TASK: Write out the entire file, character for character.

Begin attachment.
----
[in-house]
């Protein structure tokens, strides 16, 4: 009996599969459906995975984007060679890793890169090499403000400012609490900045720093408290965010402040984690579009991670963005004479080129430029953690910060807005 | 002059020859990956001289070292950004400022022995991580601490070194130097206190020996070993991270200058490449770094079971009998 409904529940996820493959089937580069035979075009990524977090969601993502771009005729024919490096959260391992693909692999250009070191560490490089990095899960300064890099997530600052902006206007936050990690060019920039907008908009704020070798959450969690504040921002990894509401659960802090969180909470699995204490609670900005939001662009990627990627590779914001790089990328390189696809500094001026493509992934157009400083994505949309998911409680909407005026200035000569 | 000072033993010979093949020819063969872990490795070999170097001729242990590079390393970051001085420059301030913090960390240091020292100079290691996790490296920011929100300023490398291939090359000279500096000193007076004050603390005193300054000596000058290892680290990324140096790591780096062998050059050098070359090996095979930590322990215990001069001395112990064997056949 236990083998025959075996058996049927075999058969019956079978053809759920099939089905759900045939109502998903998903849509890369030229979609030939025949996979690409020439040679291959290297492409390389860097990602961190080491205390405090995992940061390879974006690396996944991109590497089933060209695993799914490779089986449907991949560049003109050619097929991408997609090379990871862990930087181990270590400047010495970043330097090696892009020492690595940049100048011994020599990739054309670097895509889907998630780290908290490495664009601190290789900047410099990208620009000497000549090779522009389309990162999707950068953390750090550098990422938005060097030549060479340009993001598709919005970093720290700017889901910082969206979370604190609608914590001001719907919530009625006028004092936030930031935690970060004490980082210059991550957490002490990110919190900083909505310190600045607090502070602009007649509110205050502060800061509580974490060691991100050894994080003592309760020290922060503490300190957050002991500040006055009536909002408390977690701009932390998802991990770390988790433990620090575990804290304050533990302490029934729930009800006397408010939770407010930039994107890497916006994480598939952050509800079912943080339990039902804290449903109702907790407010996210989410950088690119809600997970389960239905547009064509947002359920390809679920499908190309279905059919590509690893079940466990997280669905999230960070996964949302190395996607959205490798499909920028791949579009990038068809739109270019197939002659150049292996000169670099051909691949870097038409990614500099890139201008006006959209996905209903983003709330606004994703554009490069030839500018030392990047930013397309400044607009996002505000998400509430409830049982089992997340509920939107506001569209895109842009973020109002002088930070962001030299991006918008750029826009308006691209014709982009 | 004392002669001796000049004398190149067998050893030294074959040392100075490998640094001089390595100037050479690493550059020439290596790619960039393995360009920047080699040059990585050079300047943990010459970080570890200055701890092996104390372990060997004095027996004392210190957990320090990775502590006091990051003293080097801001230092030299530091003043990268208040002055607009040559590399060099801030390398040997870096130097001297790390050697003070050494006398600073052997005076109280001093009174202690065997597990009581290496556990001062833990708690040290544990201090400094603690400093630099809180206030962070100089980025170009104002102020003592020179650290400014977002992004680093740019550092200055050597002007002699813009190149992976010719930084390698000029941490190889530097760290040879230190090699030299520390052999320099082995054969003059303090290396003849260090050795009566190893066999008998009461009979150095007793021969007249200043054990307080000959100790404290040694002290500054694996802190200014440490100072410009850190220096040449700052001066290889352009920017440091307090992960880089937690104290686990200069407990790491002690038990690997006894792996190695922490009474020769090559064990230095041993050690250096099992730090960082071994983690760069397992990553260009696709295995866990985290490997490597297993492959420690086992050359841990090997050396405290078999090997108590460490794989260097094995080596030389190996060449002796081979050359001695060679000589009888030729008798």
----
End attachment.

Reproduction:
[in-house]
């Protein structure tokens, strides 16, 4: 009996599969459906995975984007060679890793890169090499403000400012609490900045720093408290965010402040984690579009991670963005004479080129430029953690910060807005 | 002059020859990956001289070292950004400022022995991580601490070194130097206190020996070993991270200058490449770094079971009998 409904529940996820493959089937580069035979075009990524977090969601993502771009005729024919490096959260391992693909692999250009070191560490490089990095899960300064890099997530600052902006206007936050990690060019920039907008908009704020070798959450969690504040921002990894509401659960802090969180909470699995204490609670900005939001662009990627990627590779914001790089990328390189696809500094001026493509992934157009400083994505949309998911409680909407005026200035000569 | 000072033993010979093949020819063969872990490795070999170097001729242990590079390393970051001085420059301030913090960390240091020292100079290691996790490296920011929100300023490398291939090359000279500096000193007076004050603390005193300054000596000058290892680290990324140096790591780096062998050059050098070359090996095979930590322990215990001069001395112990064997056949 236990083998025959075996058996049927075999058969019956079978053809759920099939089905759900045939109502998903998903849509890369030229979609030939025949996979690409020439040679291959290297492409390389860097990602961190080491205390405090995992940061390879974006690396996944991109590497089933060209695993799914490779089986449907991949560049003109050619097929991408997609090379990871862990930087181990270590400047010495970043330097090696892009020492690595940049100048011994020599990739054309670097895509889907998630780290908290490495664009601190290789900047410099990208620009000497000549090779522009389309990162999707950068953390750090550098990422938005060097030549060479340009993001598709919005970093720290700017889901910082969206979370604190609608914590001001719907919530009625006028004092936030930031935690970060004490980082210059991550957490002490990110919190900083909505310190600045607090502070602009007649509110205050502060800061509580974490060691991100050894994080003592309760020290922060503490300190957050002991500040006055009536909002408390977690701009932390998802991990770390988790433990620090575990804290304050533990302490029934729930009800006397408010939770407010930039994107890497916006994480598939952050509800079912943080339990039902804290449903109702907790407010996210989410950088690119809600997970389960239905547009064509947002359920390809679920499908190309279905059919590509690893079940466990997280669905999230960070996964949302190395996607959205490798499909920028791949579009990038068809739109270019197939002659150049292996000169670099051909691949870097038409990614500099890139201008006006959209996905209903983003709330606004994703554009490069030839500018030392990047930013397309400044607009996002505000998400509430409830049982089992997340509920939107506001569209895109842009973020109002002088930070962001030299991006918008750029826009308006691209014709982009 | 004392002669001796000049004398190149067998050893030294074959040392100075490998640094001089390595100037050479690493550059020439290596790619960039393995360009920047080699040059990585050079300047943990010459970080570890200055701890092996104390372990060997004095027996004392210190957990320090990775502590006091990051003293080097801001230092030299530091003043990268208040002055607009040559590399060099801030390398040997870096130097001297790390050697003070050494006398600073052997005076109280001093009174202690065997597990009581290496556990001062833990708690040290544990201090400094603690400093630099809180206030962070100089980025170009104002102020003592020179650290400014977002992004680093740019550092200055050597002007002699813009190149992976010719930084390698000029941490190889530097760290040879230190090699030299520390052999320099082995054969003059303090290396003849260090050795009566190893066999008998009461009979150095007793021969007249200043054990307080000959100790404290040694002290500054694996802190200014440490100072410009850190220096040449700052001066290889352009920017440091307090992960880089937690104290686990200069407990790491002690038990690997006894792996190695922490009474020769090559064990230095041993050690250096099992730090960082071994983690760069397992990553260009696709295995866990985290490997490597297993492959420690086992050359841990090997050396405290078999090997108590460490794989260097094995080596030389190996060449002796081979050359001695060679000589009888030729008798």